Maxed out 

A testy, apathetic country gets ready to…

By G.D. Maxwell

Somehow, it all seems so far away.

While the suits preened and danced and huffed and puffed in Ottawa, two bald eagles barnstormed and flew aerobatics over the dimpled waters of Sulphuric Lake. They weren’t fishing; they were frolicking. The notion of bald eagles frolicking in mid-air, looking more like kittens fighting for dominance over a scrap of yarn than raptorous symbols of majesty, was both disconcerting and highly entertaining.

The same could not be said for the Most of the Leaders Debate. No majesty, very little entertainment unless you count watching a man’s lifelong dream slip away from his reach, leaving only a trail of visible frustration perspiration beads sprouting on his forehead.

Watch the eagles? Watch the debate? Oh look, Gilles Duceppe ’s drawing blood. Who cares? What are those eagles up to now?

And what exactly is Gilles Duceppe doing in a national leader’s debate anyway? He’s clearly not a national leader. His party isn’t a national party. It doesn’t have a chance of forming a government outside the parochial confines of Quebec. His sole role in the debate is to play the spoiler, the class clown, the smart-alecky kid, a role any of us can play with ease. If the power brokers at the television networks and political parties can find a rationale to exclude the Green Party – in an election where it will be running candidates in every riding across the country – what twisted rationale can there be for including the Blocheads? Oh yeah… Quebec. Gotta appease Quebec so they won’t take their ball and go home. How do you spell charade?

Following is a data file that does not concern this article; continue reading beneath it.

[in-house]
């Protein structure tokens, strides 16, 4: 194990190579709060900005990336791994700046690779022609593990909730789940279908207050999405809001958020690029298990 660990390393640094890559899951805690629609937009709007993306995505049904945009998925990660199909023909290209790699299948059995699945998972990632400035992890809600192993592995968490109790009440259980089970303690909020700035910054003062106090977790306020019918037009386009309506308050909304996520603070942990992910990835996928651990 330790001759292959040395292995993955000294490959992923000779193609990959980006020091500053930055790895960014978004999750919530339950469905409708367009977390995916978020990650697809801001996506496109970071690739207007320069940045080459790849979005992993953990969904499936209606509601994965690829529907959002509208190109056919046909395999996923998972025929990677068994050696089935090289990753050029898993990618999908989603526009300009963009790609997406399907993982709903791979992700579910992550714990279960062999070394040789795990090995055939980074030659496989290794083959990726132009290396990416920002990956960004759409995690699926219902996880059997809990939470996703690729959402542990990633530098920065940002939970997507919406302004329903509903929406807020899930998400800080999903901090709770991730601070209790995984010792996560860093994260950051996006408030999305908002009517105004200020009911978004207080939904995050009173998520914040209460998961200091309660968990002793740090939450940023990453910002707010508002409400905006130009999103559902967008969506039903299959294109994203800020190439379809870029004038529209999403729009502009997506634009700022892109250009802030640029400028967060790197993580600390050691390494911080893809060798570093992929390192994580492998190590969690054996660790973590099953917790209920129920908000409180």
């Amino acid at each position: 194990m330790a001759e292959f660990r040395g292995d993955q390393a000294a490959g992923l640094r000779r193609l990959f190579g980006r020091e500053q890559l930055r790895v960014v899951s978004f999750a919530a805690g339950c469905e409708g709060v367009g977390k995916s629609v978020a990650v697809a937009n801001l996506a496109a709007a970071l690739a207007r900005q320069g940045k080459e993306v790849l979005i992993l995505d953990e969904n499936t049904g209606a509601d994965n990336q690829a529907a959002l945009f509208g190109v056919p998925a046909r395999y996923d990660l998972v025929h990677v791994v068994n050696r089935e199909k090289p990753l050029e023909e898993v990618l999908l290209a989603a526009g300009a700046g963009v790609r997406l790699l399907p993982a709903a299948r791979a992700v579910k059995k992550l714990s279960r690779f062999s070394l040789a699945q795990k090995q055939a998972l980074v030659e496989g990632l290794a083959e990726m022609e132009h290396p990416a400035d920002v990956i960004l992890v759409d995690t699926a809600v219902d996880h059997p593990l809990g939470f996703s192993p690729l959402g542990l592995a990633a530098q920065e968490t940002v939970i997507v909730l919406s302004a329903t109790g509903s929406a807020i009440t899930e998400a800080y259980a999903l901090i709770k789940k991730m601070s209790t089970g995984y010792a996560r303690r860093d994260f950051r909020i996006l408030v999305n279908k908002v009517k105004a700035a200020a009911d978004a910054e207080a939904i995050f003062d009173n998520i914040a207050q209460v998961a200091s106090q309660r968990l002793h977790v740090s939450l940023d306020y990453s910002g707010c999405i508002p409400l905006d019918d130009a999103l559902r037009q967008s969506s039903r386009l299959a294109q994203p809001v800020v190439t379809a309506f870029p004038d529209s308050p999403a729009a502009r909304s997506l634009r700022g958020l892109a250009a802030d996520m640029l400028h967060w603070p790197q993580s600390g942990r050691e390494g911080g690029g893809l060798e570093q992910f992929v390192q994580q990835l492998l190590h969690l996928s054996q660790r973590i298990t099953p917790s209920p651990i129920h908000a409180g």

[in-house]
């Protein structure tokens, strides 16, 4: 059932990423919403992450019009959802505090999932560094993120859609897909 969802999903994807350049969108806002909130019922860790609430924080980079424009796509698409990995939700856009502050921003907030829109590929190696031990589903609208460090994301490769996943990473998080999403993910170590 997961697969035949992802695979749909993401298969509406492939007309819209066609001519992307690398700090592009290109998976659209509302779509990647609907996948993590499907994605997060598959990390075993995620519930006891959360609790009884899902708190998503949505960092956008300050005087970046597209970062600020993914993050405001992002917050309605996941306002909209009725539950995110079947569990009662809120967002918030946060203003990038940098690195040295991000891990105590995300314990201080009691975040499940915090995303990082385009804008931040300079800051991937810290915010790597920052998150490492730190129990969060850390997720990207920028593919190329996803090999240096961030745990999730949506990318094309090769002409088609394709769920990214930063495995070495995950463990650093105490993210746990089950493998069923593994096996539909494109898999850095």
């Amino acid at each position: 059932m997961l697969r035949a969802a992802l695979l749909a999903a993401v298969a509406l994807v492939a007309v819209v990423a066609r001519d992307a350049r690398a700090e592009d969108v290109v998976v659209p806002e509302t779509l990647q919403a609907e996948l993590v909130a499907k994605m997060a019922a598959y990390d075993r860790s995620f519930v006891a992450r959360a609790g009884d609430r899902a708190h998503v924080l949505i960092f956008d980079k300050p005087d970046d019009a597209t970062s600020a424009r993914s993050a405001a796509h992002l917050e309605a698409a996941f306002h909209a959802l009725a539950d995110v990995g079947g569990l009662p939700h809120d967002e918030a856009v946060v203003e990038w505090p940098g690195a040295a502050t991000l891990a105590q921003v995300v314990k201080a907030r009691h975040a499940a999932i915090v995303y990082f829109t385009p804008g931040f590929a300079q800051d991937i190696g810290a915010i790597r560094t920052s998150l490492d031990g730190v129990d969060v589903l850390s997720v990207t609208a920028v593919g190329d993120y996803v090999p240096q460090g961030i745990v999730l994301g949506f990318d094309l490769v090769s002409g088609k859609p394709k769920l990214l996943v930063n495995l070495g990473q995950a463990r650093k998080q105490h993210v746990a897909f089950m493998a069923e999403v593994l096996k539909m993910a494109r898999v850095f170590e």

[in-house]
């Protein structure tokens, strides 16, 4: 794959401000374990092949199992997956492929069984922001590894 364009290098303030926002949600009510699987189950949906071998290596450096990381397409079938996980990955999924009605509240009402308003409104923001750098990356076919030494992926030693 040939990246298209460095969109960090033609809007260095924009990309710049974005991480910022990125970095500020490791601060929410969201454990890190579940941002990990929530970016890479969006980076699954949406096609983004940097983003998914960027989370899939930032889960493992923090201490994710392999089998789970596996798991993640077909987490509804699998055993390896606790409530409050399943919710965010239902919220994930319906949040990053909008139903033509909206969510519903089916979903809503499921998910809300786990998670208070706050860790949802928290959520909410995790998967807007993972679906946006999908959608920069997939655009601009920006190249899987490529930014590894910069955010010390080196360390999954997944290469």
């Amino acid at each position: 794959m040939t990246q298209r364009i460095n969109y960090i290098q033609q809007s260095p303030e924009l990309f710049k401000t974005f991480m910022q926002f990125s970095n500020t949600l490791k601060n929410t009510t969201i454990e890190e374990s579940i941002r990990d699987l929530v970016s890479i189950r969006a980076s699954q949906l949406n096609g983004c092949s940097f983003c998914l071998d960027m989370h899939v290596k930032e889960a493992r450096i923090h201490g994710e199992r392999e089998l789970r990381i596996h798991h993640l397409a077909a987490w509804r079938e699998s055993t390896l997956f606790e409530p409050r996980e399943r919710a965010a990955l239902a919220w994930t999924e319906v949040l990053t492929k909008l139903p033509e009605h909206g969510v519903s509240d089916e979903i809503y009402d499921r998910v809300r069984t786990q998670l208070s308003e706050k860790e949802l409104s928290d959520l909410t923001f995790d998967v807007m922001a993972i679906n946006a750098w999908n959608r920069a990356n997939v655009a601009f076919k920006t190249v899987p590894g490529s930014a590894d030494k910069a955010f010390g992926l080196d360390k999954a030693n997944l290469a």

The eagles, having tired of playing grabass with each other, split up. The larger of the two flies too close to someone’s nest for comfort. It’s hard to tell exactly whose nest because the air is suddenly filled with the eagle being harassed and pursued by two Bonaparte gulls, half a dozen swallows and a crow or two. Citizens Watch in the wild kingdom. Like a pack of wolves trying to bring down much larger prey, the makeshift flock swoop in turn, one at a time, to stampede the eagle out over open water. Several at a time dive into his flightline and the eagle veers sharply off course, tucking his wings and freefalling to lose altitude, levelling out only to have the gnats start after him again. I think he does it more out of boredom than any real desire to raid a nest.

The analogy between watching the small birds worry the eagle away and watching Diamond Jack and Cheesehead natter after Little Pauly or Stevie Hapless is too simple to draw… and not nearly as interesting to see. It’s hard to watch Diamond Jack without thinking of bobblehead dolls. He’ll be fun during Question Period, bobbing up and down to make this point or that, mugging for the cameras, feeling proud as a peacock. I think it was Tim Cahill who referred to this phenomenon as being pecked to death by ducks.


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